“Most people don’t know how to love/ That’s why they’re empty,” Kali Uchis muses on “Worth the Wait,” a gently unfurling slow jam from her third album, Red Moon in Venus. Over 15 tracks, the Colombian American pop star reveals that her own knowledge of love is overflowing, with songs that examine and revel in the emotion in all its forms. Judging by Red Moon’s candid lyrics, her own take on love is wide-eyed, yet not completely naive; it’s savvy, yet not corroded by past misfortune. Instead, Uchis regards it the same way that she approaches making music — with curiosity and an open heart, ready to be delighted.
Uchis blends styles and genres so deftly that placing a box around her music feels antithetical to its ethos. She’s clearly a student of R&B from the past few decades; “Love Between …” is a bedroom-pop update of the glimmering 1970s bedroom cut “Endlessly,” which was co-produced by Pop&B mastermind Rodney “Darkchild” Jerkins, has a vocal melody and synth flourishes that recall his most indelible works, like “The Boy Is Mine” and “If You Had My Love,” but the textures are just fuzzed-out enough and the vocals tough enough to transform it into a decidedly 2023 cut. Elsewhere, “Fantasy,” a duet with Uchis’ IRL boyfriend Don Toliver, simmers forcefully, with the two principals reveling in the tension that holds it back from boiling into a full-on club jam.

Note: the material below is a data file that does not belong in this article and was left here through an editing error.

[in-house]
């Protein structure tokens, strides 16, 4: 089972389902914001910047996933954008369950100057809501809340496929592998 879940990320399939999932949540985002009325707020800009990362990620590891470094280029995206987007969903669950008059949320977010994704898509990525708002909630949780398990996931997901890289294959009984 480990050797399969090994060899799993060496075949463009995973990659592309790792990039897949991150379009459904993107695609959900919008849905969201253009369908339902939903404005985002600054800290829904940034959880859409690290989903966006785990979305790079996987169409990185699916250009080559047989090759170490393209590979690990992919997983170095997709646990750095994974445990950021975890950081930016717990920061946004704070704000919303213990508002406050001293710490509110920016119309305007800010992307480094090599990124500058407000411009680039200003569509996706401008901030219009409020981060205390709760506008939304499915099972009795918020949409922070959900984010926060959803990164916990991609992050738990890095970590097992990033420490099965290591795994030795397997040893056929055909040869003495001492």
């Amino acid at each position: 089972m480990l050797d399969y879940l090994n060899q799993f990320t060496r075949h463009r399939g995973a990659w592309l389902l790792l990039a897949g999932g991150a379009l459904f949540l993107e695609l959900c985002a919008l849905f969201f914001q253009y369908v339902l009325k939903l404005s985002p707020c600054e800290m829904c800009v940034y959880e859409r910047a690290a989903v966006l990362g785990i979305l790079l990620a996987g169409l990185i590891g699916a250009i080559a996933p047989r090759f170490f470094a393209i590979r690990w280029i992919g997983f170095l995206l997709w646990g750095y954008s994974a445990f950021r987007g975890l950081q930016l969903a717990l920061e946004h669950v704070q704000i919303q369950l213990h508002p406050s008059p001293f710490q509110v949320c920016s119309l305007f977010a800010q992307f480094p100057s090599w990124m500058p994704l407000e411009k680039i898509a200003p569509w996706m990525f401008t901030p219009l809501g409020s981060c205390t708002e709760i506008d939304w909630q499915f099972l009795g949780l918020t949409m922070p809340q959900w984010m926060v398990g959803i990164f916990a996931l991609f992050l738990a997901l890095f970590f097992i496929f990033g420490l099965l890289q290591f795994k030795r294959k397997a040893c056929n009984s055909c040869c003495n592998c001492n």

Red Moon in Venus isn’t all sunshine and roses. “Hasta Cuando” is a purposeful over-it declaration that reminds the listener how self-love is crucial to the human experience, its carefree vibe echoing declarations like “Paint me as the villain if it makes you feel better.” “Moral Conscience,” meanwhile, is a slow-burning conjuring of karma, Uchis’ voice curling around the rueful lyrics at first, then rocketing into the uppermost reaches of its range when Uchis realizes that putting her anger into words is impossible.
But Uchis uses lower moments to further explore the boundaries of her artistry. “I Wish You Roses” is a swirling reminder that the titular flowers aren’t without their thorns, with Uchis’ upper register turning into a refuge from her brooding; “Blue,” which reflects on the small frictions that led to a relationship’s implosion, is gently plush, with Uchis channeling the lump-in-throat performances of Sade Adu as she describes her longing in detail.
Uchis’ 360-degree view of love and versatile voice make Red Moon in Venus a wholly satisfying examination of emotionalism in its many forms — romantic, carnal, self-preserving. Its suspended-in-air feel gives it the sense of the divine that Uchis talked about when its release was announced. The album’s full-spectrum approach to songcraft reflects the way love can cause people to open up not just their hearts, but also the way they look at the world.